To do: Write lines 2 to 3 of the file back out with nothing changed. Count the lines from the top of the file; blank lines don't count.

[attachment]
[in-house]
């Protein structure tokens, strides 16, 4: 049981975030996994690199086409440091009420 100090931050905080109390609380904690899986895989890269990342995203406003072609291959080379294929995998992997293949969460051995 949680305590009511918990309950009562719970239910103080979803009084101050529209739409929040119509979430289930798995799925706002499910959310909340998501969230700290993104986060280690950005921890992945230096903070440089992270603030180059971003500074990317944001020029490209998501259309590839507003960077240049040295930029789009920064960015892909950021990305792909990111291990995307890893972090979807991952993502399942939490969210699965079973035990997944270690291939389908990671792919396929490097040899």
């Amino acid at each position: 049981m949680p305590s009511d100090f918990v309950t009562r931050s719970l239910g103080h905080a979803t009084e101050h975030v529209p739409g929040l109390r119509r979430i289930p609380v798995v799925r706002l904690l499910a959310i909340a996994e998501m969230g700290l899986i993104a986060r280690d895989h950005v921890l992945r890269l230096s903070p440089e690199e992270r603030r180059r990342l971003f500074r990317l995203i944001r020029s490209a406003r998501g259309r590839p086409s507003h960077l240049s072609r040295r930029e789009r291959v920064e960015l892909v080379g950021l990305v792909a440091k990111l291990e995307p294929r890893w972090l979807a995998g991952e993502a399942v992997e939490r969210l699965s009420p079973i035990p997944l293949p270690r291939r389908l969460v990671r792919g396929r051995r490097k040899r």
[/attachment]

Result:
């Protein structure tokens, strides 16, 4: 049981975030996994690199086409440091009420 100090931050905080109390609380904690899986895989890269990342995203406003072609291959080379294929995998992997293949969460051995 949680305590009511918990309950009562719970239910103080979803009084101050529209739409929040119509979430289930798995799925706002499910959310909340998501969230700290993104986060280690950005921890992945230096903070440089992270603030180059971003500074990317944001020029490209998501259309590839507003960077240049040295930029789009920064960015892909950021990305792909990111291990995307890893972090979807991952993502399942939490969210699965079973035990997944270690291939389908990671792919396929490097040899």
């Amino acid at each position: 049981m949680p305590s009511d100090f918990v309950t009562r931050s719970l239910g103080h905080a979803t009084e101050h975030v529209p739409g929040l109390r119509r979430i289930p609380v798995v799925r706002l904690l499910a959310i909340a996994e998501m969230g700290l899986i993104a986060r280690d895989h950005v921890l992945r890269l230096s903070p440089e690199e992270r603030r180059r990342l971003f500074r990317l995203i944001r020029s490209a406003r998501g259309r590839p086409s507003h960077l240049s072609r040295r930029e789009r291959v920064e960015l892909v080379g950021l990305v792909a440091k990111l291990e995307p294929r890893w972090l979807a995998g991952e993502a399942v992997e939490r969210l699965s009420p079973i035990p997944l293949p270690r291939r389908l969460v990671r792919g396929r051995r490097k040899r």